The Microlite, or m20 system (which is what I'll call it from now on out) is a dramatic restructuring of the famous d20 System, which is the backbone of 3rd Edition Dungeons & Dragons and the evolved version of this same game, Pathfinder.  In the case of m20, however, the design goals were dramatically different than either.  Whereas both d20 and Pathfinder are very robust, rulesy systems, with volumes of rules to play with, m20 is only a few pages long.  It hearkens back to the way rules used to be back in the 70s, when we had the OD&D set, which was three little booklets of less than a dozen pages each.  Even ignoring the trajectory of AD&D, which is the one that d20 followed, the more rules-lite versions, such as the later BD&D (various versions) expanded on this small and humble beginning, following the paradigm that more is more rather than less is more when it comes to rules.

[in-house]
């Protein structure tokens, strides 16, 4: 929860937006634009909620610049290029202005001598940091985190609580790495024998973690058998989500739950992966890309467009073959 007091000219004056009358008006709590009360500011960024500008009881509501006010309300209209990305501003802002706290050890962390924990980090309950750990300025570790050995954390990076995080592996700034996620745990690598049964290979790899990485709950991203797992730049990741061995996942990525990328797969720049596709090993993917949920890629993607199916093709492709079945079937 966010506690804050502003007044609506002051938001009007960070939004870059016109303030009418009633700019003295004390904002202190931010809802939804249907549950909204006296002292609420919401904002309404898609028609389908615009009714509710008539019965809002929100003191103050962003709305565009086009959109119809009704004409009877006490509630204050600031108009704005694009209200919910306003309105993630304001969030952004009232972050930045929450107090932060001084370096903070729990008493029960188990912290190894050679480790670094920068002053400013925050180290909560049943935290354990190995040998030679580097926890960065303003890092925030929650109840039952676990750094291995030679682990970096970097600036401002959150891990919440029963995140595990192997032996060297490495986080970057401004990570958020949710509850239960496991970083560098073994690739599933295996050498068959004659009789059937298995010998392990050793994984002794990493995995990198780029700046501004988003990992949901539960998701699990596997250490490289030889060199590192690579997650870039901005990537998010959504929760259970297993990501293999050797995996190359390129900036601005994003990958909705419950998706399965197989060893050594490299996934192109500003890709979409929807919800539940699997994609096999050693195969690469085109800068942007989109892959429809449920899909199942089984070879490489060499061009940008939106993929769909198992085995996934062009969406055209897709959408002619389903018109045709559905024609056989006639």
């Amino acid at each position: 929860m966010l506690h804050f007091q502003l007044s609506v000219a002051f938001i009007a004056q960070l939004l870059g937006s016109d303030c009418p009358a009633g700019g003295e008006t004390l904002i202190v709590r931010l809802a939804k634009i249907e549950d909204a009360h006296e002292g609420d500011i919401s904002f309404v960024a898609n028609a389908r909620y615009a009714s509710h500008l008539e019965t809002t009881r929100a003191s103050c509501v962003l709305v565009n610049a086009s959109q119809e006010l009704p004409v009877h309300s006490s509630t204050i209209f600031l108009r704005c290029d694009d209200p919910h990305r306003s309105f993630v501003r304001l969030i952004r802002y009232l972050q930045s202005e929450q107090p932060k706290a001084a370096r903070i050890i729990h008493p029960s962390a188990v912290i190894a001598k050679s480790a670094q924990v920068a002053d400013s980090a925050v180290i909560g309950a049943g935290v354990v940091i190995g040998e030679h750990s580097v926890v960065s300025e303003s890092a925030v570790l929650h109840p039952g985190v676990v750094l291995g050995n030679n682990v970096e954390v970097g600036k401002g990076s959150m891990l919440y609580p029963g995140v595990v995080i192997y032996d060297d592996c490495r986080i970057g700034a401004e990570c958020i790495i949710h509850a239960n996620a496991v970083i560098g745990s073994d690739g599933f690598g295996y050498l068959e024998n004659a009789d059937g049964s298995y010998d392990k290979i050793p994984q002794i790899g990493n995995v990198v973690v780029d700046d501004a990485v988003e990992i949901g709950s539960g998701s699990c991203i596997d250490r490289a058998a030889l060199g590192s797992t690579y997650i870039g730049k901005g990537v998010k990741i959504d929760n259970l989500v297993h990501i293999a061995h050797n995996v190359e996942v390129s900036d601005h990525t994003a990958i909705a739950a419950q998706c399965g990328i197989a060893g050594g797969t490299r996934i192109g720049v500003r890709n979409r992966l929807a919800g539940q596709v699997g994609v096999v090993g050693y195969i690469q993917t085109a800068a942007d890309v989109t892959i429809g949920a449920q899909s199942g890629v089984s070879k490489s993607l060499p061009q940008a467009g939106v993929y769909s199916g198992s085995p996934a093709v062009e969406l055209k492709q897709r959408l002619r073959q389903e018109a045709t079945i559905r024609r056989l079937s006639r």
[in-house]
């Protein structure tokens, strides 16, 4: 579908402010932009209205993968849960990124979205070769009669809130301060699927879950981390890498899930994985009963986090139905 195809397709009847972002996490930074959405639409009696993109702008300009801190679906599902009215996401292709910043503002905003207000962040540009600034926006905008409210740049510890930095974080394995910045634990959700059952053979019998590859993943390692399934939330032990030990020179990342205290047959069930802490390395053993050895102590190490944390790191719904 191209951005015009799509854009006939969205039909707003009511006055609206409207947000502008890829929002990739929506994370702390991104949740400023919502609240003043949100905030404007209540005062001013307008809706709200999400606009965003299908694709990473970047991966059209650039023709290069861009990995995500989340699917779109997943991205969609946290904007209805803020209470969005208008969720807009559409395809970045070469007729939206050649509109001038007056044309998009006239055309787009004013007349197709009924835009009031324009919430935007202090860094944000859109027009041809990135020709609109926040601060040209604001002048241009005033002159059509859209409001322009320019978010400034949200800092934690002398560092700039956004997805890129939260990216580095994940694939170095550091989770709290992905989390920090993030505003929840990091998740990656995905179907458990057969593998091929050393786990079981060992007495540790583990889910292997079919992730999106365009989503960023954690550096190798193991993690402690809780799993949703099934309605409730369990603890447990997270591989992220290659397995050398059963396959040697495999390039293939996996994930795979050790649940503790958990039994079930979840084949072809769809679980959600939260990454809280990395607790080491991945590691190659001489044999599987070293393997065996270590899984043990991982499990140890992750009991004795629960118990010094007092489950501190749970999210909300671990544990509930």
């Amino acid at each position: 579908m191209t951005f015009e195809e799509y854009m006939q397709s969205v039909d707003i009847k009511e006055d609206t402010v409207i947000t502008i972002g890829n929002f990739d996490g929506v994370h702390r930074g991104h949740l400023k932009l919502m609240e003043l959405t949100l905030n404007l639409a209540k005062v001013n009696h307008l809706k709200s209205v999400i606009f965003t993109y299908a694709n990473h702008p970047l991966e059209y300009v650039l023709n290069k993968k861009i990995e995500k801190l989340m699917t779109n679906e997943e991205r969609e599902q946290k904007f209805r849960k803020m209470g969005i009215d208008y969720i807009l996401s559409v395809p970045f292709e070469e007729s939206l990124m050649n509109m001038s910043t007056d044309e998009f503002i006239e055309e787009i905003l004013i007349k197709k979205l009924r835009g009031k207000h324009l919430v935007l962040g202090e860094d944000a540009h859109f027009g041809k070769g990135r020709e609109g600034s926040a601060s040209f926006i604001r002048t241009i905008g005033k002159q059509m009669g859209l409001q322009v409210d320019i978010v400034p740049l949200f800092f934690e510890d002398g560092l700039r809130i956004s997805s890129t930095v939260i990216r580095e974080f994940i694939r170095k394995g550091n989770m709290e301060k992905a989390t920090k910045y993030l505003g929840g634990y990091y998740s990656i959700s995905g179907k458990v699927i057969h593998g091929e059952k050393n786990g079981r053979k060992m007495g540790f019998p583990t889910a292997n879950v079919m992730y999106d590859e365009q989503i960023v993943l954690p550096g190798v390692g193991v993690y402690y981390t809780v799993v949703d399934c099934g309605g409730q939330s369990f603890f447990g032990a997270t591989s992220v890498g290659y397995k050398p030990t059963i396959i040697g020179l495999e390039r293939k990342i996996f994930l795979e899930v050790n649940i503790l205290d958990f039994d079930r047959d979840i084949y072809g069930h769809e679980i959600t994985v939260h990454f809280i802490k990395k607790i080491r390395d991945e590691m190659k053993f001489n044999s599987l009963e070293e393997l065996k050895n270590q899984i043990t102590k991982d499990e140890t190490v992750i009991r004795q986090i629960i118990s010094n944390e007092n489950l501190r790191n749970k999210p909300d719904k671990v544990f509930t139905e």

m20, then reverses that trend back to the OD&D levels--if not even further, perhaps--but does so not with arbitrary and arcane rules, but with rules that have the harmonic integrity and consistency of d20--but without most of the detail and subsystems and exceptions, etc.  I've used m20 before as the Recommended Rules set for settings I've developed, and I've got a grand total of only 27 pages for a complete set of rules.  And even that is overstating it; if you don't count the title page, the table of contents, a few pages of discussion and introduction, the OGL, a character sheet, etc. all it really takes to play m20 is ten pages of rules and another ten pages of spell-lists and monsters.